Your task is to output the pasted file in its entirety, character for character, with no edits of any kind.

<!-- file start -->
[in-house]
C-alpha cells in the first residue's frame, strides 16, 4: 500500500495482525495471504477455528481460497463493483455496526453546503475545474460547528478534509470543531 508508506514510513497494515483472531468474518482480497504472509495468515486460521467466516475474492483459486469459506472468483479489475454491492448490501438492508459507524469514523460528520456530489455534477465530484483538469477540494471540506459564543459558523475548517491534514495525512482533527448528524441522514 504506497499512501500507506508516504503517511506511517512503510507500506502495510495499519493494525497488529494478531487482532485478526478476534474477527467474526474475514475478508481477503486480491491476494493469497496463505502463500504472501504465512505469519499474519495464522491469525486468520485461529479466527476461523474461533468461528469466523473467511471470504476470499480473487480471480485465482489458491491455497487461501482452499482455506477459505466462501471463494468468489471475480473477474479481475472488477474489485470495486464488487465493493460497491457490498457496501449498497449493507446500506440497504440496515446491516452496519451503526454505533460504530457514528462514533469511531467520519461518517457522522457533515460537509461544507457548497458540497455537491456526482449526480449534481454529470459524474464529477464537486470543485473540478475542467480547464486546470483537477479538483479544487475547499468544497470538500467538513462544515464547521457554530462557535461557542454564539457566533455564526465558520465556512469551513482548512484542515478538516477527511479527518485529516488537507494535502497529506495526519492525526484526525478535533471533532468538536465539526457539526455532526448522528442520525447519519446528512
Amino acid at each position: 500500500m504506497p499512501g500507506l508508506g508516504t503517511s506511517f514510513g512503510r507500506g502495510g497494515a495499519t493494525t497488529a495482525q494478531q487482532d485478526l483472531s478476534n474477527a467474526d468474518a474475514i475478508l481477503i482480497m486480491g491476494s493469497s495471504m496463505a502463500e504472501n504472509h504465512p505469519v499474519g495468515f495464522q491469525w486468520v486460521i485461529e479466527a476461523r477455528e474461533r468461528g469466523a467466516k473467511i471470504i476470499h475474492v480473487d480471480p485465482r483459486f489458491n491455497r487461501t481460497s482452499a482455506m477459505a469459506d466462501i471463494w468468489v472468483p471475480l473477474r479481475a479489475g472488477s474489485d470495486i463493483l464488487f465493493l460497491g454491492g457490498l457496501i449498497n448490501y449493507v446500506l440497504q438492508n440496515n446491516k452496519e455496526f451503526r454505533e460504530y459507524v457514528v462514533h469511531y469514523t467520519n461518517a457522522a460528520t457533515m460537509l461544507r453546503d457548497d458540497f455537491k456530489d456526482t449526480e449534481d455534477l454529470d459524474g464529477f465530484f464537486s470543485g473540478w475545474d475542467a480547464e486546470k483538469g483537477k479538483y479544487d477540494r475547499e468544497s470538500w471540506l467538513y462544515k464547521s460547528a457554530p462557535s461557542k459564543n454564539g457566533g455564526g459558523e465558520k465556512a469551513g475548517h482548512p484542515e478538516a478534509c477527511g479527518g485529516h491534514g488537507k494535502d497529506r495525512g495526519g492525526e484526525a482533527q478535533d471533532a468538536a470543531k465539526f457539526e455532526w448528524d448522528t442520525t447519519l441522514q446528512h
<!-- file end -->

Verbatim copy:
[in-house]
C-alpha cells in the first residue's frame, strides 16, 4: 500500500495482525495471504477455528481460497463493483455496526453546503475545474460547528478534509470543531 508508506514510513497494515483472531468474518482480497504472509495468515486460521467466516475474492483459486469459506472468483479489475454491492448490501438492508459507524469514523460528520456530489455534477465530484483538469477540494471540506459564543459558523475548517491534514495525512482533527448528524441522514 504506497499512501500507506508516504503517511506511517512503510507500506502495510495499519493494525497488529494478531487482532485478526478476534474477527467474526474475514475478508481477503486480491491476494493469497496463505502463500504472501504465512505469519499474519495464522491469525486468520485461529479466527476461523474461533468461528469466523473467511471470504476470499480473487480471480485465482489458491491455497487461501482452499482455506477459505466462501471463494468468489471475480473477474479481475472488477474489485470495486464488487465493493460497491457490498457496501449498497449493507446500506440497504440496515446491516452496519451503526454505533460504530457514528462514533469511531467520519461518517457522522457533515460537509461544507457548497458540497455537491456526482449526480449534481454529470459524474464529477464537486470543485473540478475542467480547464486546470483537477479538483479544487475547499468544497470538500467538513462544515464547521457554530462557535461557542454564539457566533455564526465558520465556512469551513482548512484542515478538516477527511479527518485529516488537507494535502497529506495526519492525526484526525478535533471533532468538536465539526457539526455532526448522528442520525447519519446528512
Amino acid at each position: 500500500m504506497p499512501g500507506l508508506g508516504t503517511s506511517f514510513g512503510r507500506g502495510g497494515a495499519t493494525t497488529a495482525q494478531q487482532d485478526l483472531s478476534n474477527a467474526d468474518a474475514i475478508l481477503i482480497m486480491g491476494s493469497s495471504m496463505a502463500e504472501n504472509h504465512p505469519v499474519g495468515f495464522q491469525w486468520v486460521i485461529e479466527a476461523r477455528e474461533r468461528g469466523a467466516k473467511i471470504i476470499h475474492v480473487d480471480p485465482r483459486f489458491n491455497r487461501t481460497s482452499a482455506m477459505a469459506d466462501i471463494w468468489v472468483p471475480l473477474r479481475a479489475g472488477s474489485d470495486i463493483l464488487f465493493l460497491g454491492g457490498l457496501i449498497n448490501y449493507v446500506l440497504q438492508n440496515n446491516k452496519e455496526f451503526r454505533e460504530y459507524v457514528v462514533h469511531y469514523t467520519n461518517a457522522a460528520t457533515m460537509l461544507r453546503d457548497d458540497f455537491k456530489d456526482t449526480e449534481d455534477l454529470d459524474g464529477f465530484f464537486s470543485g473540478w475545474d475542467a480547464e486546470k483538469g483537477k479538483y479544487d477540494r475547499e468544497s470538500w471540506l467538513y462544515k464547521s460547528a457554530p462557535s461557542k459564543n454564539g457566533g455564526g459558523e465558520k465556512a469551513g475548517h482548512p484542515e478538516a478534509c477527511g479527518g485529516h491534514g488537507k494535502d497529506r495525512g495526519g492525526e484526525a482533527q478535533d471533532a468538536a470543531k465539526f457539526e455532526w448528524d448522528t442520525t447519519l441522514q446528512h